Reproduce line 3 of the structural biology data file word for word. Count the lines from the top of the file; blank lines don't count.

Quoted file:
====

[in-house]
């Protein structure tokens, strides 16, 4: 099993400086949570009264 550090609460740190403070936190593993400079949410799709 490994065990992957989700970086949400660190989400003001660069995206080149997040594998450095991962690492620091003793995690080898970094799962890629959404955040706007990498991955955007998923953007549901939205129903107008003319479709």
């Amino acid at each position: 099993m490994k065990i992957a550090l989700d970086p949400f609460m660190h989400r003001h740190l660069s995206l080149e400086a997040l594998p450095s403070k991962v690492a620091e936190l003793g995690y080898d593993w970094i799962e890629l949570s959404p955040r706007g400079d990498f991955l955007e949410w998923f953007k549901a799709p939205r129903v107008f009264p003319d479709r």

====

């Amino acid at each position: 099993m490994k065990i992957a550090l989700d970086p949400f609460m660190h989400r003001h740190l660069s995206l080149e400086a997040l594998p450095s403070k991962v690492a620091e936190l003793g995690y080898d593993w970094i799962e890629l949570s959404p955040r706007g400079d990498f991955l955007e949410w998923f953007k549901a799709p939205r129903v107008f009264p003319d479709r």